tackled, and are considering. The medical profession of British Columbia is extremely
fortunate in having such a committee. It will be to the interest of us all to consider very
thoroughly their carefully prepared statements and recommendations.
Page 80
Monday, Wednesday and Friday . 1  9.00 a.m. to 9.30 p.m.
Tuesday and Friday  9.00 a.m. to 5.00 p.m.
Saturday  9.00 a.m. to 1.00 p.m.
pH   Messenger Service:
Members in  Vancouver  whose  offices  are outside  the  Medical  Dental
Building are entitled to free delivery service. Requirements should be telephoned
in before 10.00 a.m. if books are needed the same day. It is requested that
books being returned to the Library be wrapped in the same or similar covering.
Maiding Service:
Members outside Vancouver may request loans by mail. Packages are sent
with return carriage prepaid.
Microfilm Service:
~ Microfilms or photostatic copies of articles may be obtained through the
Library from the Army Medical Library in Washington. Delivery is usually
made in froni two to three weeks and the cost is absorbed by the Association^
Psychotherapy in General Practice, 1947, by Maurjce Levine.
Pharmacology  and  Therapeutics   (Cushny),   13 th  ed.,   1947,  by  Grollman  and
Diseases of Metabolism, 2nd ed. 1947, by Garfield G. Duncan.
Surgical Clinics of North America, Symposium on Modern Trends in Surgery,
Philadelphia Number, December, 1947.
Surgical Pathology, 6th -d. 1947, by William Boyd.
Textbook of Medicine, 7th ed. 1947, by Russell L. Cecil.
Gynecological and Obstetrical Pathology, 2nd ed. 1947, by Emil Novak.
Diseases of Women, 9th ed. 1947, by Crossen and Crossen.
January 15,  1948.
Dr. J. Hv MacDermot, ^li
Editor Bulletin of Vancouver Medical Association,
925 W. Georgia Street,
Vancouver, B.C.
Dear Dr. MacDermot:
The qualified internists of British Columbia have held meetings and decided to
organize the "British Columbia Society of Internal Medicine." The objects of the
society are:
(a) To promote the study and advance the knowledge of medicine in the province
of British Columbia, with particular reference to the speciality of Internal
(b) To act in an advisory capacity to the established medical organizations in
matters relating to the practice of Internal Medicine.
(c) To help young doctors who wish to specialize to achieve the necessary training.
Page 81 At an organizational meeting the following board of Directors were elected until
31st August, 1948: President, Dr. C. H. Vrooman; Vice-President, Dr. A. W. Bagnall;
Secretary-Treasurer, Dr. F. L. Skinner; Directors, Dr. D. S. Munroe and Dr. S. G.
Kenning. The board were instructed to offer charter membership to all fellows of the
Royal College of Physicians of Canada, and those holding certificates of Internal Medicine or Internal Medicine (Tuberculosis). There are 51 of these in the province. Forty-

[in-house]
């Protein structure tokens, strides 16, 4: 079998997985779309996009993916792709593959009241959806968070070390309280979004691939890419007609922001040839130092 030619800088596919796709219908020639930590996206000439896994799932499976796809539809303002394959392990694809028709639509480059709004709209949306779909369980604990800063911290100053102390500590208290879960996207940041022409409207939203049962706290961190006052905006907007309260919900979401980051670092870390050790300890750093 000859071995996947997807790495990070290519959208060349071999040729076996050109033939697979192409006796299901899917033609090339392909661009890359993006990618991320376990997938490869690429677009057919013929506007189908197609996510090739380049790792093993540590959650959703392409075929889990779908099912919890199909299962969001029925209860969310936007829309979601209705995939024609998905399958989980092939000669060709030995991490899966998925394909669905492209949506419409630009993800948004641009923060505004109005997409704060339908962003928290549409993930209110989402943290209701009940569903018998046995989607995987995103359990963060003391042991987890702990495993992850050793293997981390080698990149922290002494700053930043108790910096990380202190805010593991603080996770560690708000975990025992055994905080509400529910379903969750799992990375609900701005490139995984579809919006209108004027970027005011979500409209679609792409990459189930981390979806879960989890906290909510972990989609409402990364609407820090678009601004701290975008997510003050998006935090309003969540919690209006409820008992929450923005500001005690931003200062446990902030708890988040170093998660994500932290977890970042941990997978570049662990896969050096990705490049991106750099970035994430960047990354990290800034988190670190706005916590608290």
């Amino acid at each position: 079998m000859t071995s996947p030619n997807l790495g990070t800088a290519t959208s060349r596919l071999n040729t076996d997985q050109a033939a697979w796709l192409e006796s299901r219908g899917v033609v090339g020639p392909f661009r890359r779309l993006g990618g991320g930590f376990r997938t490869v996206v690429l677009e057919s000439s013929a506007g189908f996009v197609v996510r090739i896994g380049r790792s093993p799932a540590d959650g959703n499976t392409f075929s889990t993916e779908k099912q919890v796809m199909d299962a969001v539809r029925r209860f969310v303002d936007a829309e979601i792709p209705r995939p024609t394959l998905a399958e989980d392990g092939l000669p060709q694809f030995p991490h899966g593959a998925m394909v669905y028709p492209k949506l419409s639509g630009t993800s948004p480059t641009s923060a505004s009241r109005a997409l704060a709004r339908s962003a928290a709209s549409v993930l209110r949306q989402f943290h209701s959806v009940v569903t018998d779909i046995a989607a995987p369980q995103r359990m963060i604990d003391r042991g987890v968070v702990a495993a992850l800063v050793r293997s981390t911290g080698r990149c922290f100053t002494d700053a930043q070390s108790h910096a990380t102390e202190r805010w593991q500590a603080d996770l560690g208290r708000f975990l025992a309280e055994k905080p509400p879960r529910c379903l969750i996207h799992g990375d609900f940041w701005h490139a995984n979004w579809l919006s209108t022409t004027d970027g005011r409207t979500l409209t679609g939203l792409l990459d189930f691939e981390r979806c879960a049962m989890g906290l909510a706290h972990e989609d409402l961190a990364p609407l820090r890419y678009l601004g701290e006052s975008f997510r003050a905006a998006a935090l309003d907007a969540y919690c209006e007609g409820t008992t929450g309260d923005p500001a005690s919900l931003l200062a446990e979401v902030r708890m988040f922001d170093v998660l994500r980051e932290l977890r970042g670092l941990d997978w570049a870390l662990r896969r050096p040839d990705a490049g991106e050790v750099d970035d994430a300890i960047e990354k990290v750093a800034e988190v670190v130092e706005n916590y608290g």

seven are duly paid members.
It is requested that you give notice to the medical profession, to whom your publication serves, of the formation of this society so that all those interested may communicate with the society, and if there have been any names overlooked such corrections
can be made.
The society will be holding clinical meetings, and will be interested in all factors
dealing with the welfare of medicine in this province.
Thank you for your help.
Yours   sincerely,
F.  L.   Skinner,  M.D.,
January 16 th, 1948.
Dear Sir:
I am directed by the Directors of the British Columbia Surgical Society to advise
you of the forthcoming Annual Session.
This Session will be held in the Hotel Vancouver, March 18 th and 19 th next. The
distinguished guest speaker is Dr. R. M. Janes, Professor of Surgery of the University of
There will be a series of sixteen, twenty-minute papers, followed by discussion of a
wide range of surgical subjects. These include general gynaecology, thoracic, orthopaedic and urological branches of surgery.
All scientific sessions are open to the members of the medical profession at large.
Every practitioner will be made most welcome.
A limited number of rooms have been reserved at the Hotel Vancouver for out of
town visitors. These may be had by direct application to the Hotel.
May I repeat that all members of the profession will be made most welcome.
Registration fee is $5.00 for the session.
I wonder if you would be good enough to give this prominent publicity in the
Yours very truly,
Roy Huggard.
,'.. ' S ti
Page 82 British   Columbia  Medical  Association
(Canadian Medical Association, Britsih Columbia Division)
President Dr. Lavell H. Leeson
President-elect Dr.  Frank Bryant
Vice-President ! 1 Dr. "W. Laishley
Honorary Secretary-Treasurer   Dr. J. C. Thomas
Immediate Past President I I Dr. Ethlyn Trapp
The regular meeting of the Board of Directors of The British Columbia Medical